How outdated rules could deny tax deductions to nuclear plant owners.
Raymond A. Zimmermann, Ph.D. and Jeri Farrow, BBA
1 1999 TNT 204-24 PECO Energy's Testimony at Finance Hearing on Tax Issues of Electric Power Industry. (Hereinafter, "PECO Energy Testimony.")
2 Treas. Reg. 1.468A (c)(2). For a more detailed explanation, see Nuclear Energy Institute Policy Briefs, "Why Tax Treatment of Decommissioning Trust Funds Must Be Updated to Reflect New Business Conditions," http://www.nei.org/doc.asp?catnum=3&catid=221.
Charles W. Thurston
Both look overseas for project developers, but some U.S. firms worry they'll miss out.
Ajay Gupta is an attorney and economist and currently a senior associate in the San Francisco office of Analysis Group/Economics, a consulting firm. Previously, he practiced corporate law in the London office of Gibson, Dunn & Crutcher LLP, where he specialized in securities offerings, energy, and petrochemical project finance transactions and cross-border mergers and acquisitions. He can be reached at firstname.lastname@example.org.
Telecoms may offer IOUs a model for multiplying market caps by dividing their shareholdings.
April 1, 2000
Peter M. Schwarz, Ph.D., and Thomas N. Taylor, Ph.D.
Options and insurance each has a niche, but price collars are cheaper and more adaptable to market risk and customer behavior.
During the summers of 1998 and 1999, wholesale prices in the Midwest soared to $7,000 or more per megawatt, in comparison to a more typical summer price of $30 to $50 per megawatt. In a competitive environment, electricity suppliers - that is generators, utilities, marketers, etc. - will offer a variety of pricing products ranging from flat rates to real-time pricing (RTP). By varying degrees, price risk will be passed to the end-user.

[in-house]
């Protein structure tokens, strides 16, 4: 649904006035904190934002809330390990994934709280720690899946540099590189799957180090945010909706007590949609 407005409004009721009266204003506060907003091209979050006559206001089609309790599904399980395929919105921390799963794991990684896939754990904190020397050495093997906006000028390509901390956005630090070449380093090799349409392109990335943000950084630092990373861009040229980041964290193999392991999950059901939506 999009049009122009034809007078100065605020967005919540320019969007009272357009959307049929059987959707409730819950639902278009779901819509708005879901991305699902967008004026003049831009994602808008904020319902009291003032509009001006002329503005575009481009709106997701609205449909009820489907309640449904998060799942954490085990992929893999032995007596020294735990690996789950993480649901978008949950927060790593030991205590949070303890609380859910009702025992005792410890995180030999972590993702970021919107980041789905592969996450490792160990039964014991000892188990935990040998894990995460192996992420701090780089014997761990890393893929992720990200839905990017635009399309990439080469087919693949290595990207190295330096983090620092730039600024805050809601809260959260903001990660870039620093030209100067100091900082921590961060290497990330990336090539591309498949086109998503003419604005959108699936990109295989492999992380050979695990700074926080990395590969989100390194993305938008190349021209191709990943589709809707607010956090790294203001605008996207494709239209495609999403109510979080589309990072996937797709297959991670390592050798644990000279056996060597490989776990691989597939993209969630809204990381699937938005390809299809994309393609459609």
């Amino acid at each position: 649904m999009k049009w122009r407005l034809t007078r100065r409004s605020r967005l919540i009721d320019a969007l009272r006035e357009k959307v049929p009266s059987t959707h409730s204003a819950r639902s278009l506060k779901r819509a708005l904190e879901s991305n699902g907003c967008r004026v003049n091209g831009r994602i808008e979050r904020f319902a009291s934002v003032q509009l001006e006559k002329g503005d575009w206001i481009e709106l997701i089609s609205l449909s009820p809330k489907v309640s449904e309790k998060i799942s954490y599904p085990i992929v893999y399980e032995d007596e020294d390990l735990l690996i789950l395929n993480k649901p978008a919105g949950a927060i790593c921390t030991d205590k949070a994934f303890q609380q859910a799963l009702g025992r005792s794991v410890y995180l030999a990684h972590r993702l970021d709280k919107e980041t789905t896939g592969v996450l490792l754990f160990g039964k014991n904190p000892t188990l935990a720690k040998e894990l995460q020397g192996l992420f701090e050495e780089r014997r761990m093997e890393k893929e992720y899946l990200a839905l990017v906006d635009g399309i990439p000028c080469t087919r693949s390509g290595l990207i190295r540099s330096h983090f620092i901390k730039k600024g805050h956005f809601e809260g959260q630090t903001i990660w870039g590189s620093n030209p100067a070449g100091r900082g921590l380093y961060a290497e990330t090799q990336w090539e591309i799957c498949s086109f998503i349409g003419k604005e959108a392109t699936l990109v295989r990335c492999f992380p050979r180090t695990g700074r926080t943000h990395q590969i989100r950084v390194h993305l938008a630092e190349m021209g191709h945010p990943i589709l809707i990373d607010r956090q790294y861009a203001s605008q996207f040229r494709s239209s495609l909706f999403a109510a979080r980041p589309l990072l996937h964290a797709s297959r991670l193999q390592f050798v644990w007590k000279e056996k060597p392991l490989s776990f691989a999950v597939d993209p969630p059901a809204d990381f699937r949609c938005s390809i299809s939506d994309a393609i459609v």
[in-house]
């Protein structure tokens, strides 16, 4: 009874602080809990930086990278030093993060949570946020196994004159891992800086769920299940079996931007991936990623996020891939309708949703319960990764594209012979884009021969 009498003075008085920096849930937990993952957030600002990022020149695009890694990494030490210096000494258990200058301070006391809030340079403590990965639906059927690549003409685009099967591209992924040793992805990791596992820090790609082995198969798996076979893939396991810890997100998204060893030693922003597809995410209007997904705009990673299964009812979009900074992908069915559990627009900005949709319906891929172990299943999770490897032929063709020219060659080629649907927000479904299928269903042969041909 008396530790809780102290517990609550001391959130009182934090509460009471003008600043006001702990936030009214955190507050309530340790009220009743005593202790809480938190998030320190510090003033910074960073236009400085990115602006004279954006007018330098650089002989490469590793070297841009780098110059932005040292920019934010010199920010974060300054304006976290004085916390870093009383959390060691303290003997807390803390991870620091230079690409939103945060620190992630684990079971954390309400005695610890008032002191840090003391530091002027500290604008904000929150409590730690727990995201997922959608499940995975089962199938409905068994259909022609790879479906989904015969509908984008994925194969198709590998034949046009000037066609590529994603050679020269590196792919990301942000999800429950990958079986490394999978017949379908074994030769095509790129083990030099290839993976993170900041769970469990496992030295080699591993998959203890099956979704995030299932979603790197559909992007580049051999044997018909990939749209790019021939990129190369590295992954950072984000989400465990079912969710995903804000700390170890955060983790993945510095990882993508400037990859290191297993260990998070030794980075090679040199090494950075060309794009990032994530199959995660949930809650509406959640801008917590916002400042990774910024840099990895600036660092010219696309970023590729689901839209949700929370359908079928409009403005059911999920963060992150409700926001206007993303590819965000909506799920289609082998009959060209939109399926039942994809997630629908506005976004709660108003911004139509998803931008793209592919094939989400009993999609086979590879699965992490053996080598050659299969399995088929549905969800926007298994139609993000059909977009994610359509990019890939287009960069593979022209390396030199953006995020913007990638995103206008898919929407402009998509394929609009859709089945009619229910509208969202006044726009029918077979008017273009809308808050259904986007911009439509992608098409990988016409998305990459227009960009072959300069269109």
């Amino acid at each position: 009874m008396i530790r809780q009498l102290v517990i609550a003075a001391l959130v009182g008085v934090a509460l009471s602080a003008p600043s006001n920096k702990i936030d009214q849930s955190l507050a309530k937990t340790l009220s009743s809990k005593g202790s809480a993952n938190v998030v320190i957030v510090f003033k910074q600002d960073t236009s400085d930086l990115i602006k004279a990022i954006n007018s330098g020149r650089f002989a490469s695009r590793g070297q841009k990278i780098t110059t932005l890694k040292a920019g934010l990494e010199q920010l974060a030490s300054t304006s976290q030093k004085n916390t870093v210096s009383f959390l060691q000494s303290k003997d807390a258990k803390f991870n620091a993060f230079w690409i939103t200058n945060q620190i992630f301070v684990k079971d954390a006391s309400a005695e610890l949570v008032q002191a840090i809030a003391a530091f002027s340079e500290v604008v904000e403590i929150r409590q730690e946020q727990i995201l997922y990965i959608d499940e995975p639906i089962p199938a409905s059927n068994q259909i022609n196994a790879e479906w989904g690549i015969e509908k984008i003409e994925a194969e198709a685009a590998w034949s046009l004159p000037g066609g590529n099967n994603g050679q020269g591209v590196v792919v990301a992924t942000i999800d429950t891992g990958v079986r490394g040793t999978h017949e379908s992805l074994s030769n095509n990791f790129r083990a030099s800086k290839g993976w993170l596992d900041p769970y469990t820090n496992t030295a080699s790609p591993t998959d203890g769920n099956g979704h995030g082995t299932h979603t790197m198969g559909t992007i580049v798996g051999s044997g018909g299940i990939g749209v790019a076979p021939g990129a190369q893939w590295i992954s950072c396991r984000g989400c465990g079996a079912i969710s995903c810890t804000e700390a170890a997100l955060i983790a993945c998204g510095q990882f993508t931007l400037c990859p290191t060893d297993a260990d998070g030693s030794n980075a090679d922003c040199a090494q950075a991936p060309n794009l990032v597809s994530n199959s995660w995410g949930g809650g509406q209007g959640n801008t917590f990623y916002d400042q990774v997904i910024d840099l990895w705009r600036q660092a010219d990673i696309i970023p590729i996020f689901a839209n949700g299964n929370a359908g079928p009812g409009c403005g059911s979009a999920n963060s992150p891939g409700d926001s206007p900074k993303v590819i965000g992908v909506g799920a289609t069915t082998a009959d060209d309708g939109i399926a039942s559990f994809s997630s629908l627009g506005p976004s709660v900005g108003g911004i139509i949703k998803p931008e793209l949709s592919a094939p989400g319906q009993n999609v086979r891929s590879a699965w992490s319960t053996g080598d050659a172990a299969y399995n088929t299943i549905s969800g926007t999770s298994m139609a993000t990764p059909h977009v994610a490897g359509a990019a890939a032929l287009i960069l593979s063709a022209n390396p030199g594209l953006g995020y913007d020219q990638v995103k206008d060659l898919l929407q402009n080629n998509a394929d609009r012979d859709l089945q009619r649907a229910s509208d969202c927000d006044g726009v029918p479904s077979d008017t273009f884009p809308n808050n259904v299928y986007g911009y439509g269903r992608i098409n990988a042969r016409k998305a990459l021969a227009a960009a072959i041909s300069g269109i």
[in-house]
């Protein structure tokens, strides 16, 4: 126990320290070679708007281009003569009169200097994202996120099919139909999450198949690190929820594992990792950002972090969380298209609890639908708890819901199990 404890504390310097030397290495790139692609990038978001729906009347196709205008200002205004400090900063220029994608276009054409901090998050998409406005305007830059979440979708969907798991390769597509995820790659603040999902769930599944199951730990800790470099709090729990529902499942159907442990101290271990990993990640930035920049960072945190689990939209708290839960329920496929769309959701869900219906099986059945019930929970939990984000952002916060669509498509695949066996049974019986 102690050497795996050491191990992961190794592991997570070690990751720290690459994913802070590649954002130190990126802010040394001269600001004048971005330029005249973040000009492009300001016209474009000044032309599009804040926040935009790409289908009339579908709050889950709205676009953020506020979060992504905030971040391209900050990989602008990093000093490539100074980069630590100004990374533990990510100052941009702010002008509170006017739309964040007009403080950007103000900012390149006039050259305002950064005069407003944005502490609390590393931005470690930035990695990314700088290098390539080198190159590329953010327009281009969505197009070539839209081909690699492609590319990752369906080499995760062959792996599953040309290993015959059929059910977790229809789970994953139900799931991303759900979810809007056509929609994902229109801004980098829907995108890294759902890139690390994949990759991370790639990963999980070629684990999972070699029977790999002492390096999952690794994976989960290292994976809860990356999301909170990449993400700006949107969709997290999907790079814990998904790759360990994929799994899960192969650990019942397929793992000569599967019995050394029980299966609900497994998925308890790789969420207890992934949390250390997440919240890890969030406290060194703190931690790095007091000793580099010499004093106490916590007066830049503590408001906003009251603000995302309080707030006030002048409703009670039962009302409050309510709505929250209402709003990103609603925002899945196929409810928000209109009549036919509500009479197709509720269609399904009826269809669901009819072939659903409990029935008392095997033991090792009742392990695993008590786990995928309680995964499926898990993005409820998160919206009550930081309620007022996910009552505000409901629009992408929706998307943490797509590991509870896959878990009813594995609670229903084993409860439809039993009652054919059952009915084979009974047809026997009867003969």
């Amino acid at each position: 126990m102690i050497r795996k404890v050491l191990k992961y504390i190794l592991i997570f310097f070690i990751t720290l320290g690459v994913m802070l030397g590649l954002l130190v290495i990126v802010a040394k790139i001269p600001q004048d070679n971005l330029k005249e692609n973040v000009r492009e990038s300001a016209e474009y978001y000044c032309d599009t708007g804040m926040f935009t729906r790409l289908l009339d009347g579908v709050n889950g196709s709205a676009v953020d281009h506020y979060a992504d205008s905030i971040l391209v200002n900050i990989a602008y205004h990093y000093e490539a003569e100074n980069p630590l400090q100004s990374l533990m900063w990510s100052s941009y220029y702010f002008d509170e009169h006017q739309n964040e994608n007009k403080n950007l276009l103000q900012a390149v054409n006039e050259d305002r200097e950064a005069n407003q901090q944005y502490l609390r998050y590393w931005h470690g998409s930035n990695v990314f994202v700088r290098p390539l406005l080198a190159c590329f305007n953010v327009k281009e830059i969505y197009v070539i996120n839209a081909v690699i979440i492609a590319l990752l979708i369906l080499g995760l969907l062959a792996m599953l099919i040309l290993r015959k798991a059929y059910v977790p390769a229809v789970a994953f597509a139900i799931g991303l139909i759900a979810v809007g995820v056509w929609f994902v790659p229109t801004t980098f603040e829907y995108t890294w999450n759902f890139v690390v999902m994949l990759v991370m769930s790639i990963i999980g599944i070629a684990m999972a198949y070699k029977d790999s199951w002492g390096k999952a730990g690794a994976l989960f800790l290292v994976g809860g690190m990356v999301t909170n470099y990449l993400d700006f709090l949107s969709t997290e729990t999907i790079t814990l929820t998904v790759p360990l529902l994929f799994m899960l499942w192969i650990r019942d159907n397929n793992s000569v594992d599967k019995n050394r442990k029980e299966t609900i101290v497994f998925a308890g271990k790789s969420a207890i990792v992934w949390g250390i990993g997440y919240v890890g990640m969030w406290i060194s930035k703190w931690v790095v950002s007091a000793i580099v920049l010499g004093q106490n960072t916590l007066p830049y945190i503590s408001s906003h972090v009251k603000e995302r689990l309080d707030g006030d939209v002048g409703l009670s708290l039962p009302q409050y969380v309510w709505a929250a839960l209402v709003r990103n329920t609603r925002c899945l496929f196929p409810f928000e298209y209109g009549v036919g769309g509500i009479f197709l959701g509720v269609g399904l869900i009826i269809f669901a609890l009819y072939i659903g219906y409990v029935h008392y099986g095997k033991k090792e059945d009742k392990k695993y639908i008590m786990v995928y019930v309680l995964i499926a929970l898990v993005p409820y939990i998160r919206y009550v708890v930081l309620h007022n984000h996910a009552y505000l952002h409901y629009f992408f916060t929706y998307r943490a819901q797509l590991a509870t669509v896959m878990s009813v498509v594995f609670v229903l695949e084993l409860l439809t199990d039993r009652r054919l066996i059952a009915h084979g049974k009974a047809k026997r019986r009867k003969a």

Carl J. Levesque, Lori A. Burkhart, Phillip S. Cross and Beth Lewis
Studies & Reports
Year 2000 Readiness. On Jan. 11 the North American Electric Reliability Council (NERC) predicted a minimal effect on electric system operations from Y2K software problems. The Department of Energy, which had asked NERC to run the electric industry assessment, added that 98 percent of U.S.
Water rates continue to increase - by more than 10 percent in some cities.
The costs of improving water quality to meet mandates are proving too large to be diluted unnoticed into consumers' bills, many agencies are finding.
While the trend of increased water costs continues with U.S. rates up an average of 2.6 percent from 1997 to 1998, a new study reveals that some cities experienced increases of more than 10 percent.